4 Stages of Presence
In the stage of settling, the practice is overcoming gross level distraction such that our mind becomes more serviceable in practice, as well as allowing conscious room to emerge to work with our experience. Practices include simply sitting and allowing experience to settle on its own until a degree of ease emerges, or focusing the mind on an object and cultivating concentration of attention.
At this stage we practice non-doing through noticing when we are making efforts to create something in practice, releasing that movement of effort, and resting in the quality of just being. If one has not cultivated the experience of settling in the previous stage, it is more likely that one will fall into an experience of dullness or sleepiness when letting go of effort, rather than a presence that is lucid and clear.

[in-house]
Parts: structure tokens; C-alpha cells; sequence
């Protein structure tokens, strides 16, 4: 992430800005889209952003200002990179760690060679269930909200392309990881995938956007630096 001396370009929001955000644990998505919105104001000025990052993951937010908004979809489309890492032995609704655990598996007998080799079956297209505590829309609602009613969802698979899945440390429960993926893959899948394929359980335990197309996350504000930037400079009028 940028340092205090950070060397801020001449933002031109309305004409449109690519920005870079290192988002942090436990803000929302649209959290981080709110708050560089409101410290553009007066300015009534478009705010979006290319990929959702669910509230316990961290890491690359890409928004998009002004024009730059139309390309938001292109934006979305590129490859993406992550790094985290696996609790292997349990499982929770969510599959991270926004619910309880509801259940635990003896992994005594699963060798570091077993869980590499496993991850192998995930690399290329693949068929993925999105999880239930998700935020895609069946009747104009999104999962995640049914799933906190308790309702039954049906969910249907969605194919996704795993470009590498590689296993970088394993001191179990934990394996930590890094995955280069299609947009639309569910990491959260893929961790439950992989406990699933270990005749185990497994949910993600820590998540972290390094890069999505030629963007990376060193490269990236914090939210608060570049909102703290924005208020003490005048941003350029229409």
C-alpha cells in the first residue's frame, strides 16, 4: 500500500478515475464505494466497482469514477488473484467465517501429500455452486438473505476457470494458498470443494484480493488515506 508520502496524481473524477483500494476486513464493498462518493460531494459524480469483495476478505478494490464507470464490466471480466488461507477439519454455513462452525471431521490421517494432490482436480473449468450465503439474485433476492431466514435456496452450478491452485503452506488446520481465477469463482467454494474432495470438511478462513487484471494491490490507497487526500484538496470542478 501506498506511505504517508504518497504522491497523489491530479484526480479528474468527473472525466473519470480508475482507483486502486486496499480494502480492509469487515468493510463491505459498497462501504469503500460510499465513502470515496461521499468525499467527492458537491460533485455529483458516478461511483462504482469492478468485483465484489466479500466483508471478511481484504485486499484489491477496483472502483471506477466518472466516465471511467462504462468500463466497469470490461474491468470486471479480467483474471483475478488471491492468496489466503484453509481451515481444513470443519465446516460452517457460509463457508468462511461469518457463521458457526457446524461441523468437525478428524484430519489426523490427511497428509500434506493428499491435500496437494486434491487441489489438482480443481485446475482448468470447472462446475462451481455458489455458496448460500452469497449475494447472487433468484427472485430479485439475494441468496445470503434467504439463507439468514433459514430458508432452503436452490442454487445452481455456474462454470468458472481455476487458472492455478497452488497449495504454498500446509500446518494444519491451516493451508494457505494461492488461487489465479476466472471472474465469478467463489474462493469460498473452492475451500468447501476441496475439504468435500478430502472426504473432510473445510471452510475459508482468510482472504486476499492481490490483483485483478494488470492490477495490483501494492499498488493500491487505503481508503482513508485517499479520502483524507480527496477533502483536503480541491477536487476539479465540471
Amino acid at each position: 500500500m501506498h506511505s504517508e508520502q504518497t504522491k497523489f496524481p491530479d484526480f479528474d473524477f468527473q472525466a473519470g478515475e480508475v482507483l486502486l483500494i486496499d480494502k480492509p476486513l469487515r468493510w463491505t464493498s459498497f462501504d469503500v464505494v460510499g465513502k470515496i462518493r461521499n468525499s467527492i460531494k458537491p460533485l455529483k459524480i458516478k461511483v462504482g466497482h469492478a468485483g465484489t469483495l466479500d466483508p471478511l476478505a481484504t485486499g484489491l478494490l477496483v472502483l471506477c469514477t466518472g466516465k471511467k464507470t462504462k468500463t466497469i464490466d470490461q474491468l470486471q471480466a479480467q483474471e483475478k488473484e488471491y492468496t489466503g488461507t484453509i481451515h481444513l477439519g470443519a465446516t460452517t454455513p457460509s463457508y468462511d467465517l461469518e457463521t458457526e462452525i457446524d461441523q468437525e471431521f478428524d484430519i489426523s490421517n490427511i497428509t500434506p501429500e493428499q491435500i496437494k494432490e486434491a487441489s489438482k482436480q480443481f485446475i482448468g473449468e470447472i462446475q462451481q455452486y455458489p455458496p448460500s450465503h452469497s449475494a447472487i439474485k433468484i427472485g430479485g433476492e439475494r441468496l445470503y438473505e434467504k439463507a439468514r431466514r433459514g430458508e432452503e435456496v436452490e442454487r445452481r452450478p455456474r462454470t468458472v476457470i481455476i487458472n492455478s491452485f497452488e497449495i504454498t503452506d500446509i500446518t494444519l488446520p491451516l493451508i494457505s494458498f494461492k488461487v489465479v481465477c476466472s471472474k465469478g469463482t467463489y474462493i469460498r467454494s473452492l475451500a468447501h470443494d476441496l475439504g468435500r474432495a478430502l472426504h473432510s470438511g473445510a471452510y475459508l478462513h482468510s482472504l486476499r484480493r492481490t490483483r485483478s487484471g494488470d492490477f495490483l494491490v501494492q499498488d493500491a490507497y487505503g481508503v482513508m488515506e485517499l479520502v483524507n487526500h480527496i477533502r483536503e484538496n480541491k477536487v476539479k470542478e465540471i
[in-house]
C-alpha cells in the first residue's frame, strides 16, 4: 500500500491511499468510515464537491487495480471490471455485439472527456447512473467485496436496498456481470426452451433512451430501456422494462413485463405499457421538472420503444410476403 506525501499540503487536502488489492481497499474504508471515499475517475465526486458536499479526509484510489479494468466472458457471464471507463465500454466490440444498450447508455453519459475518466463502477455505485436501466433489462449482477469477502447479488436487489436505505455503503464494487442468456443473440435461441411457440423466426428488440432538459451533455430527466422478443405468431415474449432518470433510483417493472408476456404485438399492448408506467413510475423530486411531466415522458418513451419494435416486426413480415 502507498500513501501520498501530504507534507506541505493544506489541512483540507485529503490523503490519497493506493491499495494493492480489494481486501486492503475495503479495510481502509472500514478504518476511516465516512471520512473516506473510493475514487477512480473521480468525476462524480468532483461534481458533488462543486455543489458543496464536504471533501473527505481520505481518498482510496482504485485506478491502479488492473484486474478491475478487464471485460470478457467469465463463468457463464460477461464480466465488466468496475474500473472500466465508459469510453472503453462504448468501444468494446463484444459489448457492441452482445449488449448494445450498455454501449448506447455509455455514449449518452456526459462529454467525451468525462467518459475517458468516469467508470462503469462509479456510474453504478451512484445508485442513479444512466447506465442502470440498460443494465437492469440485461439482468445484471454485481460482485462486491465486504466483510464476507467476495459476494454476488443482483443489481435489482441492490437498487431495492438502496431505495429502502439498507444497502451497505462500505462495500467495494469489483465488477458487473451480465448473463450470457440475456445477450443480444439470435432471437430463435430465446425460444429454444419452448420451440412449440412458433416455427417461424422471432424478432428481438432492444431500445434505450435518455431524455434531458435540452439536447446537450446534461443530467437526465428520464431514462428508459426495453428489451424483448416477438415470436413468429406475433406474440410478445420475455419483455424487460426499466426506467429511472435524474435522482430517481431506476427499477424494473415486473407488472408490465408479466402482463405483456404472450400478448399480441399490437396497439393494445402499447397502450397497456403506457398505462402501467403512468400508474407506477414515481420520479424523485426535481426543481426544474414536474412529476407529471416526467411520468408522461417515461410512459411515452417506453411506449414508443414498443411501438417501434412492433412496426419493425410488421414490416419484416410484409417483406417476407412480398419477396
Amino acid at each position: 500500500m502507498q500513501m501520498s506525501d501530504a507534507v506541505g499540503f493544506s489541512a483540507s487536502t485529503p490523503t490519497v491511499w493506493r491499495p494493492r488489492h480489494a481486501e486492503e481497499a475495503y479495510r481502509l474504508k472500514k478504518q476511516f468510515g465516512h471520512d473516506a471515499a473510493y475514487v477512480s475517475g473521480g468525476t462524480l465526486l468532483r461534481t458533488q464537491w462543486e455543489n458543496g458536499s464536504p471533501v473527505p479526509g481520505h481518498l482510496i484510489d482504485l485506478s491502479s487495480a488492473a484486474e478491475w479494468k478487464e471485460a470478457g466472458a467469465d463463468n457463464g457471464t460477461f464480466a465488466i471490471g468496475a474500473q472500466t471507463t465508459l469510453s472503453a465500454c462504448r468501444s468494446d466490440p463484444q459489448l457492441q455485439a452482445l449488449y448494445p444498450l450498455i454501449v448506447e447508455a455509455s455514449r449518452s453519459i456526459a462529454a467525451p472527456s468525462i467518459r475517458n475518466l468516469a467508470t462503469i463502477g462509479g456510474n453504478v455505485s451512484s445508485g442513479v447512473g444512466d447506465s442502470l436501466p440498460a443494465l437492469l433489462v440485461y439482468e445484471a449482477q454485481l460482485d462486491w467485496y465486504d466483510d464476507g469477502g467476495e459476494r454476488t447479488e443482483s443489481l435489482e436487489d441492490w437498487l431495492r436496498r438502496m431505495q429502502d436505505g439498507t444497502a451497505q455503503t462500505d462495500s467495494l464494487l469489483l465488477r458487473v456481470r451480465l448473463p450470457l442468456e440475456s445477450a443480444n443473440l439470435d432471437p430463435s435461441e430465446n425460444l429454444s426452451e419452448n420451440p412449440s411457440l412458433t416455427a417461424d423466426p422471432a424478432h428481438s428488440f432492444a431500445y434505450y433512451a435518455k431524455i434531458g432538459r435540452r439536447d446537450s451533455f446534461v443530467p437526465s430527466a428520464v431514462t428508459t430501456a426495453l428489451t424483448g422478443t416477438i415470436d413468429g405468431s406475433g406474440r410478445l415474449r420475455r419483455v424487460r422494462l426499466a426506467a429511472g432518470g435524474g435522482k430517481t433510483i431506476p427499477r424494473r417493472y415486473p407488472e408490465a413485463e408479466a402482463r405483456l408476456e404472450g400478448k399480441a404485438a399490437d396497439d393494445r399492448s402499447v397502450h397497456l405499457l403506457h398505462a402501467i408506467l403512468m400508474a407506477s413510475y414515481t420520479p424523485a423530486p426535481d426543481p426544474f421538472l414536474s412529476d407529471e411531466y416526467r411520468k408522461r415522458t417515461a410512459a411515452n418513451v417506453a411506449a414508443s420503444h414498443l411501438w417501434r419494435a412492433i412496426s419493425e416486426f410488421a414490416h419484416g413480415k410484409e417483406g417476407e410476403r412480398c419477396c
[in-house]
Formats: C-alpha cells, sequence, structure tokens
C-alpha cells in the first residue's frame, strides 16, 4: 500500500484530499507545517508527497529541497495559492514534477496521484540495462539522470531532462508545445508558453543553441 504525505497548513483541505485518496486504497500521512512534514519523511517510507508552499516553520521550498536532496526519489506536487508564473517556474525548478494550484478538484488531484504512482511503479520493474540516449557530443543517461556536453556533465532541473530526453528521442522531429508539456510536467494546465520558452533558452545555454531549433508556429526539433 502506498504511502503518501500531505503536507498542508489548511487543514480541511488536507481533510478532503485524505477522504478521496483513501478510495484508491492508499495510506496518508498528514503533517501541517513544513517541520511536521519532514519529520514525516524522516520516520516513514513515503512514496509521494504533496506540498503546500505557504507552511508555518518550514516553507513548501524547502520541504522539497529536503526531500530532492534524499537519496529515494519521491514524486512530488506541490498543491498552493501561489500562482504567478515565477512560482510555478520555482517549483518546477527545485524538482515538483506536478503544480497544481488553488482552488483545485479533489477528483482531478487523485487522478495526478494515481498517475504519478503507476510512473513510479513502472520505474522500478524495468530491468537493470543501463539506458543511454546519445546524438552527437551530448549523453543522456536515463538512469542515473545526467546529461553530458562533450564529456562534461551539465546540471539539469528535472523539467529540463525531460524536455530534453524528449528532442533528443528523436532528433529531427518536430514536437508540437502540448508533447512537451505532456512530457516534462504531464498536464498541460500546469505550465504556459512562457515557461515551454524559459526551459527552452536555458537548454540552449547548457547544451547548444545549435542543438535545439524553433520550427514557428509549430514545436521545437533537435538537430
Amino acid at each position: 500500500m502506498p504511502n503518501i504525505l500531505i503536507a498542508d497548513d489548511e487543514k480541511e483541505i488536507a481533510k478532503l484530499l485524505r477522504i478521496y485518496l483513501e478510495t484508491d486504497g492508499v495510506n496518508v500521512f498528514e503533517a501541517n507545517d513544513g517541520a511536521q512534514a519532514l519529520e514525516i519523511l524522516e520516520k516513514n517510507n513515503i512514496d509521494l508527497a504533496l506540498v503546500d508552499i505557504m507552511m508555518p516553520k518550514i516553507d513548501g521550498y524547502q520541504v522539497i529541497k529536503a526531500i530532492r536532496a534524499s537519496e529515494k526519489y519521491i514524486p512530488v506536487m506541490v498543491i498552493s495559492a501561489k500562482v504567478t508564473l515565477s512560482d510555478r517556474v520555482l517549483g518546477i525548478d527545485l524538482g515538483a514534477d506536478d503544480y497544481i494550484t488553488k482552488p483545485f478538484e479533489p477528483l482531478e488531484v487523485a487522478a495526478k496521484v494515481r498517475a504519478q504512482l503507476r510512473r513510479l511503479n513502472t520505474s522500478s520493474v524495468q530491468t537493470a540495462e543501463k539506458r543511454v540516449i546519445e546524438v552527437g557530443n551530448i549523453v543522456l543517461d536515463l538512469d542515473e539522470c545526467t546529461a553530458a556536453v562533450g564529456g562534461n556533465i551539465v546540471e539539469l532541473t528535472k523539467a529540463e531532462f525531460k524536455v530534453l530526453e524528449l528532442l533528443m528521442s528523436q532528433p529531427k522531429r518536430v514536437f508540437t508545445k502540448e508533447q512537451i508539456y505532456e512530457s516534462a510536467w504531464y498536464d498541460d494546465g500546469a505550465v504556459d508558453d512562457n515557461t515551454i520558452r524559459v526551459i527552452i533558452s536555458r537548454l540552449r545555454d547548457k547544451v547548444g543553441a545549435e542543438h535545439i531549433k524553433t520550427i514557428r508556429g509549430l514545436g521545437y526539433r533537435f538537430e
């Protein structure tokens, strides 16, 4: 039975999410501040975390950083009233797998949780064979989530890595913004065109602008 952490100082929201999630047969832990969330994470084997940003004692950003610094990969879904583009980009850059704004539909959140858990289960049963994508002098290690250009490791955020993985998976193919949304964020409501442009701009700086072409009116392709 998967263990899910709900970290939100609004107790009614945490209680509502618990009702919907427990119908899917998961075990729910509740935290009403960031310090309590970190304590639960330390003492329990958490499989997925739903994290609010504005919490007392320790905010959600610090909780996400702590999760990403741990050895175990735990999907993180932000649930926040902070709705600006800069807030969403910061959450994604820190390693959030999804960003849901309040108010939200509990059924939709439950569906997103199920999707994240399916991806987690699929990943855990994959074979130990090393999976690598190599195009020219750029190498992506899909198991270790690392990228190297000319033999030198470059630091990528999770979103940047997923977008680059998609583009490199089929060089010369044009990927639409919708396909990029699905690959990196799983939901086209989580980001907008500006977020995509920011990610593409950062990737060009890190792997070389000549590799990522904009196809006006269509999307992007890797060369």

At this stage resting in the experience of simply being becomes more stabilized and we now focus on being present with thoughts, sensations, and phenomena as they arise. We are practicing being present in stillness even as the content of our experience moves. This stage is called ‘listen’, or alternatively ‘receive’, to indicate there is presence and awareness that is lucid and open to what is arises.
At this stage we are simply radically present. We are not doing anything, one way or another. We just sit. In this way what arises in experience is said to self-liberate because we are present but not constructing or manipulating whatever arises and passes. Neither grasping, nor resisting, nor collapsing awareness into distraction or passivity.